12 Matching Annotations
  1. May 2016
    1. Terrorists consider America’s agriculture and food production tempting targets. They have noticed that its food supply is among the most vulnerable and least protected of all potential targets of attack. When American and allied forces overran al Qaeda sanctuaries in the caves of eastern Afghanistan in 2002, among the thousands of documents they discovered were U.S. agricultural documents and al Qaeda training manuals targeting agriculture.

      I wish they had substantiated this even a bit, but it's still fascinating that Al Qaeda has been eyeing agriculture.

    1. But Kabakov said, as a philosophy graduate, he believes we cannot stop technological progress so must work with it and make sure it stays open and transparent.

      This brings me back to the story I wrote about annotation, honestly. I think we need to combat these sorts of awful applications of technology with an ethic, not more laws. Maybe it's hopeless.

    2. Kabakov says the app could revolutionise dating: “If you see someone you like, you can photograph them, find their identity, and then send them a friend request.” The interaction doesn’t always have to involve the rather creepy opening gambit of clandestine street photography, he added: “It also looks for similar people. So you could just upload a photo of a movie star you like, or your ex, and then find 10 girls who look similar to her and send them messages.”

      They said this when I spoke with the team too). For their sake, I left it out. It was just too crazy.

    3. Kukharenko is a lanky, quietly spoken computer nerd who has come up with the algorithm that makes FindFace such an impressive piece of technology

      Everybody needs to quite calling people "nerds" in news stories.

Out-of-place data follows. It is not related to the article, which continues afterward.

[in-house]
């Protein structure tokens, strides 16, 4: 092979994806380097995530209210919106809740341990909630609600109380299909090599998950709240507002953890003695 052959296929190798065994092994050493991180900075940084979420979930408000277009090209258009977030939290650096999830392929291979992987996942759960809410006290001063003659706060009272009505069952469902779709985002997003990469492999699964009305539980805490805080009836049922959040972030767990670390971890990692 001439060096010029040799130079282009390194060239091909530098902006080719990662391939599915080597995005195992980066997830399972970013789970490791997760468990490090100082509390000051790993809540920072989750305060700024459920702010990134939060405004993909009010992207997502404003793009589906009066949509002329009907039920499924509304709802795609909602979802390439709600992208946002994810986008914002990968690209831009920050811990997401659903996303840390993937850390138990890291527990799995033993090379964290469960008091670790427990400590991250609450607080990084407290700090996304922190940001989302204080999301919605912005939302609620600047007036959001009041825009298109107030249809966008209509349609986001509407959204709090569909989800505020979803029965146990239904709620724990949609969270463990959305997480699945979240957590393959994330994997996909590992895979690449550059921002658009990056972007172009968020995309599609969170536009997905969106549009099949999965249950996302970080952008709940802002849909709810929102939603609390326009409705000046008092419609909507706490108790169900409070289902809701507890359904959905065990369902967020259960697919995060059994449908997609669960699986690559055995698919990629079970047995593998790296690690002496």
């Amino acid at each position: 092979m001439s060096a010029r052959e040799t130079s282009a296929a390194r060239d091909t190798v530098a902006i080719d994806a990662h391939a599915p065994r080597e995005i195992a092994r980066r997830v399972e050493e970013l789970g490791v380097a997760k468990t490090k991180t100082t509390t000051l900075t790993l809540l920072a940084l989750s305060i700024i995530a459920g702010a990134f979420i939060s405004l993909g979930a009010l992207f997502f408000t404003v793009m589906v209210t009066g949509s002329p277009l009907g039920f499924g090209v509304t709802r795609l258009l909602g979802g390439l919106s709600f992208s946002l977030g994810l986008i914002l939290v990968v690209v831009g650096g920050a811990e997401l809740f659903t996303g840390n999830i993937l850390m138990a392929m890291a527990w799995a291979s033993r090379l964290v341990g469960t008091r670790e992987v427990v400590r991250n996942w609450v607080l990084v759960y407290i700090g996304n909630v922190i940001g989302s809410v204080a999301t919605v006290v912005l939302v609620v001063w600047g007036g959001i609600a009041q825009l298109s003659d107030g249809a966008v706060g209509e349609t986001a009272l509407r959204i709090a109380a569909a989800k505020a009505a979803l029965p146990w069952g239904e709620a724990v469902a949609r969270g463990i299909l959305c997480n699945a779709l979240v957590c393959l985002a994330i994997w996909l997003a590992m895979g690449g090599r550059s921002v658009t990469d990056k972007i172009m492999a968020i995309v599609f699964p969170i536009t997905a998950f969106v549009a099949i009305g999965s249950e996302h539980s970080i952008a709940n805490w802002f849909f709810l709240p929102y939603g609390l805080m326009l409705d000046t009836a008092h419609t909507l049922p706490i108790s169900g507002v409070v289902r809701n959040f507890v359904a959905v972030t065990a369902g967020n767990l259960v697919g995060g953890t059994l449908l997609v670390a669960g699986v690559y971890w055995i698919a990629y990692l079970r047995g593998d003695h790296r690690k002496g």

1. As Fedcoin adoption grows among the public, cash would steadily be withdrawn. And while it might not shrink to nothing—the public might still choose to use some cash—at least the Fed would have a good case for entirely canceling larger denominations like the $100 and $50.

      The inclination to eliminate much of the world's cash.

    2. The Fed would use its special powers of creation and destruction to provide two-way physical convertibility between both of its existing liability types—paper money and electronic reserves—and Fedcoin at a rate of 1:1. The outcome of this rule would be that Fedcoin could only be created at the same time that an equivalent reserve or paper note was destroyed and, vice versa, Fedcoin could only be destroyed upon the creation of a new paper note or reserve entry.

      This doesn't seem to be necessary for it to be useful, but I get it.

    3. One user—the Fed—would get special authority to create and destroy ledger entries, or Fedcoin.

      That's a big deal. I guess to control the money supply?

    4. Fedcoin

      Big idea.

    5. Recent posts by Adrian Hope Baille and Sina Motamedi have got me thinking again about the idea of the Federal Reserve (or any other central bank for that matter) adopting bitcoin technology. Here's an older post of mine on the idea, although this post will take a different tack.

      This post seems to have gotten the conversation started across some important sites about the idea of a federal backed cryptocurrency in the US.

  2. Mar 2016
    1. 3. From a technology perspective, what are some of the biggest challenges that your marketing team faces today? It’s not the worst problem to have, but right now we have so many inbound leads it can be difficult for us to prioritize them. Content marketing has really worked for us, to the point that we have hundreds of people reaching out to our sales team every day.

      My eyes are rolling out of my head. This is every tech company right now. You ask them to talk genuinely about their technology and their answer every. single. time. Is something like this: our biggest problem is that we're so great we are doing a poor job of thanking everyone for saying how great we are.

    1. Regional Entrepreneurship Cohort Potential Index

      This sounds like a lot of balderdash. Seriously? You're kidding me with this, right?

    2. Others such as former Treasury Secretary Larry Summers agree that the U.S. has entered a prolonged phase of low innovation, low productivity, low growth, and “secular stagnation.”

      I don't really understand how anyone could know this. The first phase of innovation is people inventing genuinely new technology. It's true that there hasn't been loads of that for a while, but there are still loads of sectors that haven't incorporated all the existing innovations that they could. By the time that actually gets done, other new stuff will probably have been invented. It's impossible to predict, but I don't know what data could show whether discoveries were going to come or not.